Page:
3. The adventures of Black Bob??? Good God, you mean you’re old enough to remember The Dandy “Wonder Dog”?

    Seriously, I always had a visceral feeling that Bob wasn’t a diamond. That feeling was not just because he was an investment banker…


  4. Cheer up! Never mind the forecast for 2012.
    There’s light at the end of the tunnel ?
    “Long-term forecasts by investment bank Goldman Sachs suggest the UK will fare better than its neighbours over the next four decades. Britain is the third biggest economy in Europe behind Germany and France, but by 2050 it will have leapfrogged both countries.”
    I shall sleep, deep contented sleep on hearing this!


  5. I never trusted that sheepdog. Alf Tupper was the man.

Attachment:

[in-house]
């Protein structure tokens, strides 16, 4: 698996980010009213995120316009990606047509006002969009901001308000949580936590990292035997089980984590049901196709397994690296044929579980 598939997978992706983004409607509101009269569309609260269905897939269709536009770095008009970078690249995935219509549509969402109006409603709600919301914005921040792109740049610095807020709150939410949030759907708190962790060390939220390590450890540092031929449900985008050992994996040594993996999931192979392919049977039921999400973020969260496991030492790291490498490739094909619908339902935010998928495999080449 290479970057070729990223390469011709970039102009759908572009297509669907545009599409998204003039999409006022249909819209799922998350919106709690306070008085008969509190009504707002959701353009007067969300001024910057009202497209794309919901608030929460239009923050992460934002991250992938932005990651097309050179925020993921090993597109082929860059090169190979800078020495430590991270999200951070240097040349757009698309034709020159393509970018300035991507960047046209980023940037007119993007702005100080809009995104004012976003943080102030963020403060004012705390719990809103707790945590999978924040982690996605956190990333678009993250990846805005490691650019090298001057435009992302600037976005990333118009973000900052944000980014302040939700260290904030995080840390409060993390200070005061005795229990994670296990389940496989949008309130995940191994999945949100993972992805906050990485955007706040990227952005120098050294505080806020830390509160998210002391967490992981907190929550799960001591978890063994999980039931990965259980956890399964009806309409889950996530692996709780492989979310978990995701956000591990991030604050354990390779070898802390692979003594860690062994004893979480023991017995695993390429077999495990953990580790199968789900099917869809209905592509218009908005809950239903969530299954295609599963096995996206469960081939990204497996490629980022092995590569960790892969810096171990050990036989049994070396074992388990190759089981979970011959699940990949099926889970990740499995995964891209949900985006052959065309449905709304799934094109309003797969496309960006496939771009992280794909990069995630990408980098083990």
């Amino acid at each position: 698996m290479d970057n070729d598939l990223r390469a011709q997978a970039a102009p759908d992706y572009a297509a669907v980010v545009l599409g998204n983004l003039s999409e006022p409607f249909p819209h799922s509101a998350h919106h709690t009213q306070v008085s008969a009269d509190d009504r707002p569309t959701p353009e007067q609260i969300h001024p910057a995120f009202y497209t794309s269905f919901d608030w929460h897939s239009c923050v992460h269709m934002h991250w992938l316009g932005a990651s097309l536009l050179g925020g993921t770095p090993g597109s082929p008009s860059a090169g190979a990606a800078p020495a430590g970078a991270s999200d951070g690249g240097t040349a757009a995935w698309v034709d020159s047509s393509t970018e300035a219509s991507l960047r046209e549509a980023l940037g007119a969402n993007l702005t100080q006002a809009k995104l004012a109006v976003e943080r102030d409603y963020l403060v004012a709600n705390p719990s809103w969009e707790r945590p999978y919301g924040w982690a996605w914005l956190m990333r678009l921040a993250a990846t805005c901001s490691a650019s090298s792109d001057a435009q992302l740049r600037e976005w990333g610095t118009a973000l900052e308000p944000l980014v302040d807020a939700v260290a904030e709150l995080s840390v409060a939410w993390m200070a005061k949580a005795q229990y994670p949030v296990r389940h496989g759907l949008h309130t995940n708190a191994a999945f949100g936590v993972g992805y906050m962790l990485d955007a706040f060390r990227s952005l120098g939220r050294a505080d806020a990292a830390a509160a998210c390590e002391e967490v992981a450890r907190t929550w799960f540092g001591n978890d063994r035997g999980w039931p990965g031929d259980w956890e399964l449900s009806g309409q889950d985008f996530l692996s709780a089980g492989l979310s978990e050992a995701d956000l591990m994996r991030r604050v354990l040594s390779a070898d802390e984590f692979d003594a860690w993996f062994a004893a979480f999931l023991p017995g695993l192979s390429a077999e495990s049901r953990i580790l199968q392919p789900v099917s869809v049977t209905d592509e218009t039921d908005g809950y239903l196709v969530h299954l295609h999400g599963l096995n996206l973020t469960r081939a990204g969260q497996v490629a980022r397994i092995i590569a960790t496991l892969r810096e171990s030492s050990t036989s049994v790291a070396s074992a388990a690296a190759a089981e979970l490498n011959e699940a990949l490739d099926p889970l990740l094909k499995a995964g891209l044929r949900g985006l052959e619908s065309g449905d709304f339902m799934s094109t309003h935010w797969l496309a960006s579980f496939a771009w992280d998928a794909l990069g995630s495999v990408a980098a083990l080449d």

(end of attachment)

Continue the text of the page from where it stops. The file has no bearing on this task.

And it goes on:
A Happy New Year to all, and especially John (who needs to do some due diligence on his gold holdings).


  6. It is ‘oh so clear’ why we are advised to wash hands after holding money, contaminated as it is by so much doo doo! I now favour the ‘Shell (out) Suit’ to protect from such super poopers. All in one with marigolds attached is such a fetching look!!!

    Happy 2012 one and all, and a personal thanks, JW, for saying what we all think, generally, in friend speak!

    I propose that for 2012 the TBTF is changed to TCTCF(B) ie. Too Connected to Contemplate Failure (Bollocks!!)



  7. Well Happy New Year everybody.Resist the temptation to buy residential stuff in London or the south east during 2012,gold,gilts,works of art and the FTSE for three months,but granting September 2012 300 puts at 30p or so in dear old M&S looks like a reasonable way to pay the wine merchant..


  8. John – Great write up but since I broke this news journalistic standards are for you list that fact in your 1st paragraph. Also your post reads like you have copied some of my sentences. Please fix that.
    Thank You.


  9. Dear Teri